It seems like a new style every few decades takes over the public awareness and reigns dominance for a brief period of time. We saw several styles of design, from rustic farmhouses to modern to eclectic Bohemians of the mid-century, gain prominence, but none of them appears to have the same strength or prominence as the Scandinavian. Not to suggest that these other styles have been out of popularity, the Scandi décor is something that people just can’t get enough of. It goes beyond enjoying conventional popularity, instead of having its influence seep into many other elements of design.
Scandinavian Design and its History
To honour its influence on design, we will be visiting its many draws throughout the article. First though, let’s examine the fundamentals of Scandinavian design principles so we can start off on the same foot.
Scandinavian design is characterised by an emphasis on clean, clear lines, simplicity and beauty. In the 1950s it initially became known as the modern style in America and Europe. This was also when it gained widespread recognition. The absence of clutter is part of what makes it so aesthetically attractive. There are no extraneous things in the Scandinavian-style room, yet everything has to have a place and there’s no need for excessive fixtures.
- In the Washington Post, despite sharing many of its contemporary components in the mid-century, the Scandinavian design promotes the concept of bright, airy rooms, whereas MCM interiors tend to have darker hues and less attention on light.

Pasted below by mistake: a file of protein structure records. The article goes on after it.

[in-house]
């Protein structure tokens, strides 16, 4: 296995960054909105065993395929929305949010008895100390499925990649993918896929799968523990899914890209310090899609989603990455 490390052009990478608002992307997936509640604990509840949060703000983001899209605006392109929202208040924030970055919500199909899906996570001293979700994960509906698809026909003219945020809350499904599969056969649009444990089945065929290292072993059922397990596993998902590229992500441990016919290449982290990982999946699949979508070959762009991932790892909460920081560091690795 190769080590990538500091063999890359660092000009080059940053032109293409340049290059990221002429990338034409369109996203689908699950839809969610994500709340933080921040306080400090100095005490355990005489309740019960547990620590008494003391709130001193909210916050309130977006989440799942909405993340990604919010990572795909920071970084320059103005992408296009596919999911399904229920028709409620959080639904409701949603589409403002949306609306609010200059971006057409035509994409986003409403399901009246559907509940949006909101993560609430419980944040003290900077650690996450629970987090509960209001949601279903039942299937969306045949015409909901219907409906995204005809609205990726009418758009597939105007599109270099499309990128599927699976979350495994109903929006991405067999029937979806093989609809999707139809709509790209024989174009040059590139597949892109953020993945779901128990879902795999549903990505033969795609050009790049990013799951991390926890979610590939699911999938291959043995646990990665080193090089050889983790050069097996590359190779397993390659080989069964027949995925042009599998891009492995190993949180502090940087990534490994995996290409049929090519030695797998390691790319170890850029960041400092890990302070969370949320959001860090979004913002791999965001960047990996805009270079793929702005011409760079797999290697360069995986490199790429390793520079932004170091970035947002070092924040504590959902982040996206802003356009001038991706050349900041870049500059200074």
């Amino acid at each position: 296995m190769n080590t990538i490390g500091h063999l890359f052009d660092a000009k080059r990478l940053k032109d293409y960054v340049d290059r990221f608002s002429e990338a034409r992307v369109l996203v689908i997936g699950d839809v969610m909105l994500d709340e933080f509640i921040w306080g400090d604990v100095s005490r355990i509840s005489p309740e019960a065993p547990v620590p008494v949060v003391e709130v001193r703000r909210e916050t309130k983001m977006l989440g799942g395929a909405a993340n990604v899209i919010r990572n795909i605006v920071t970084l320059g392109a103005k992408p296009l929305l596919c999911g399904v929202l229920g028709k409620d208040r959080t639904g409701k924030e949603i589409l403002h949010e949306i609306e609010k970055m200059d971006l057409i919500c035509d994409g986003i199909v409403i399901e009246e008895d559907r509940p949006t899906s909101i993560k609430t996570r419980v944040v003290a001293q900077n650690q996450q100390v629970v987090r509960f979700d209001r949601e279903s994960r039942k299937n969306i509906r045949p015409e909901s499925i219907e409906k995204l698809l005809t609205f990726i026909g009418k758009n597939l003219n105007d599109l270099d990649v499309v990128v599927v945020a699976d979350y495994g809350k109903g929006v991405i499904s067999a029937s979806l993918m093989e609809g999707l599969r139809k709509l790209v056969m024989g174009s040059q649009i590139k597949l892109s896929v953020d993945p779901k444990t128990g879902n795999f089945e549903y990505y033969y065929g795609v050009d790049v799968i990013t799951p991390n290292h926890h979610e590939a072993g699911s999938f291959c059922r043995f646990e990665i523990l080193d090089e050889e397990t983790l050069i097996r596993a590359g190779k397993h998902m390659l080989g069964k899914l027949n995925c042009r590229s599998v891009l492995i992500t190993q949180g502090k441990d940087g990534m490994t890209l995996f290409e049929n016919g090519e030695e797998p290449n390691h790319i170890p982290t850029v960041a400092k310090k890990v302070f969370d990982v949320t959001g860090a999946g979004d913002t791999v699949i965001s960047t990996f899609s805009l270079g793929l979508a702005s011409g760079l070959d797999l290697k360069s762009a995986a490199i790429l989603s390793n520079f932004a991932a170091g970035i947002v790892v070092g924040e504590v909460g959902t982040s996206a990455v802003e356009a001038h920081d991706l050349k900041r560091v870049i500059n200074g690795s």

- Scandinavians also love nature strongly and spend time outdoors, which this design reflects. Wood floors tend to remain exposed. In Scandinavian houses, brighter wood tones may sometimes be seen. And live plants are, of course, a popular alternative for bringing the outside into the actual world.
- Scandinavian winters, by nature, are no joke, thus it is quite important to create a cosy house. Therefore, in so many Scandi designs, you will discover warm, welcoming textures (think: sloppy-knits and false fur accents).
Colour Usage in Scandinavian Design
More notably, light whites with black and tan pops rely largely on neutrals. That doesn’t mean that the design is entirely colourless, though, because the overall layout of rooms is monochrome, and colours are used playfully as accents. Beginners might mistake Scandinavian design as a bland or colourless genre because a lack of colour differential does not equate to a boring home.
Why is it so Popular?
One of the attractions of this particular design is due to how versatile it is. The clean nature and luminosity invoke the calmness that so many people need in their everyday life. After a hard day at work, it’s a particularly attractive idea to return home without heavy furnishings and clutter.
Is Scandinavian Interior Design here to Stay?
There are trends in design and then there are styles that become eternal elements in the decoration of the interior. So, is the former or latter the fate Scandinavian style? It seems like it is here to stay for now, and even if other styles eventually overtake Scandinavian design in popularity, it has had such a profound influence on design that it never truly will go out of style.
At Homees.co, we provide you anything from basic furniture ideas, lifestyle designs that go beyond hygiene, to a thorough dive into what it means to ever own a house in a Scandinavian land. You can find out more inspirational home designs and ideas in Singapore, and find more Scandinavian-themed homes at https://www.homees.co/articles/scandinavian-interior-design.